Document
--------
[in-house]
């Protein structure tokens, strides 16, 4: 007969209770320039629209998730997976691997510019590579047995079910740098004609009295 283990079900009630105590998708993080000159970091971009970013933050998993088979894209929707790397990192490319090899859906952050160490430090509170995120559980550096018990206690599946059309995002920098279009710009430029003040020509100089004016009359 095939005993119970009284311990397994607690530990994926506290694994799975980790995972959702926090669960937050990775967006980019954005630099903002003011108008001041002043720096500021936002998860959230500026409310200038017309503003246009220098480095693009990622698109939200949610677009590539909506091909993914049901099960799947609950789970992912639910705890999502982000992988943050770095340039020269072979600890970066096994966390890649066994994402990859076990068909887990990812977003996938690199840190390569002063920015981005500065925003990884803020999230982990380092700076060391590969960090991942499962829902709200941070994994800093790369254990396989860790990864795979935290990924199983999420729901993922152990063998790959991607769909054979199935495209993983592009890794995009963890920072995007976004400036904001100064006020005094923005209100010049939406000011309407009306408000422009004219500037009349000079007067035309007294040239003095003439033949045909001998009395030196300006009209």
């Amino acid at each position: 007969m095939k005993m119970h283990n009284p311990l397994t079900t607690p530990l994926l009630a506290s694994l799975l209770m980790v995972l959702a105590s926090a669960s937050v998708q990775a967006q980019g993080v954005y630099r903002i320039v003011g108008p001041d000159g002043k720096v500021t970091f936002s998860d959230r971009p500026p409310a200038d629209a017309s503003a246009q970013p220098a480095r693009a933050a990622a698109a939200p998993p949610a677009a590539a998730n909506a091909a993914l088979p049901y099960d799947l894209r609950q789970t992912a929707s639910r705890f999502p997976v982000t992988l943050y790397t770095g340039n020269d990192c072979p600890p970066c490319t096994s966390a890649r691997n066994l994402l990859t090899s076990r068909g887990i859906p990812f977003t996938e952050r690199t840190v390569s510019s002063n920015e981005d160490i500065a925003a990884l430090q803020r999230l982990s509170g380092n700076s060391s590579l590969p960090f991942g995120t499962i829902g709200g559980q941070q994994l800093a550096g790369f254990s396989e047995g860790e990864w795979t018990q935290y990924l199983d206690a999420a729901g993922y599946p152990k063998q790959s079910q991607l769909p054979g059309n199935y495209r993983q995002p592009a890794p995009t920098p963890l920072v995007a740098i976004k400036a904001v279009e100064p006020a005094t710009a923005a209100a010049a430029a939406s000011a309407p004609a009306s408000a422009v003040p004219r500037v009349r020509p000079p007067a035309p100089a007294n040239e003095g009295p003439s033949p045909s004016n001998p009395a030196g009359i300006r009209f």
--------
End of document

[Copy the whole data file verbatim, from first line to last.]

[in-house]
């Protein structure tokens, strides 16, 4: 007969209770320039629209998730997976691997510019590579047995079910740098004609009295 283990079900009630105590998708993080000159970091971009970013933050998993088979894209929707790397990192490319090899859906952050160490430090509170995120559980550096018990206690599946059309995002920098279009710009430029003040020509100089004016009359 095939005993119970009284311990397994607690530990994926506290694994799975980790995972959702926090669960937050990775967006980019954005630099903002003011108008001041002043720096500021936002998860959230500026409310200038017309503003246009220098480095693009990622698109939200949610677009590539909506091909993914049901099960799947609950789970992912639910705890999502982000992988943050770095340039020269072979600890970066096994966390890649066994994402990859076990068909887990990812977003996938690199840190390569002063920015981005500065925003990884803020999230982990380092700076060391590969960090991942499962829902709200941070994994800093790369254990396989860790990864795979935290990924199983999420729901993922152990063998790959991607769909054979199935495209993983592009890794995009963890920072995007976004400036904001100064006020005094923005209100010049939406000011309407009306408000422009004219500037009349000079007067035309007294040239003095003439033949045909001998009395030196300006009209």
């Amino acid at each position: 007969m095939k005993m119970h283990n009284p311990l397994t079900t607690p530990l994926l009630a506290s694994l799975l209770m980790v995972l959702a105590s926090a669960s937050v998708q990775a967006q980019g993080v954005y630099r903002i320039v003011g108008p001041d000159g002043k720096v500021t970091f936002s998860d959230r971009p500026p409310a200038d629209a017309s503003a246009q970013p220098a480095r693009a933050a990622a698109a939200p998993p949610a677009a590539a998730n909506a091909a993914l088979p049901y099960d799947l894209r609950q789970t992912a929707s639910r705890f999502p997976v982000t992988l943050y790397t770095g340039n020269d990192c072979p600890p970066c490319t096994s966390a890649r691997n066994l994402l990859t090899s076990r068909g887990i859906p990812f977003t996938e952050r690199t840190v390569s510019s002063n920015e981005d160490i500065a925003a990884l430090q803020r999230l982990s509170g380092n700076s060391s590579l590969p960090f991942g995120t499962i829902g709200g559980q941070q994994l800093a550096g790369f254990s396989e047995g860790e990864w795979t018990q935290y990924l199983d206690a999420a729901g993922y599946p152990k063998q790959s079910q991607l769909p054979g059309n199935y495209r993983q995002p592009a890794p995009t920098p963890l920072v995007a740098i976004k400036a904001v279009e100064p006020a005094t710009a923005a209100a010049a430029a939406s000011a309407p004609a009306s408000a422009v003040p004219r500037v009349r020509p000079p007067a035309p100089a007294n040239e003095g009295p003439s033949p045909s004016n001998p009395a030196g009359i300006r009209f």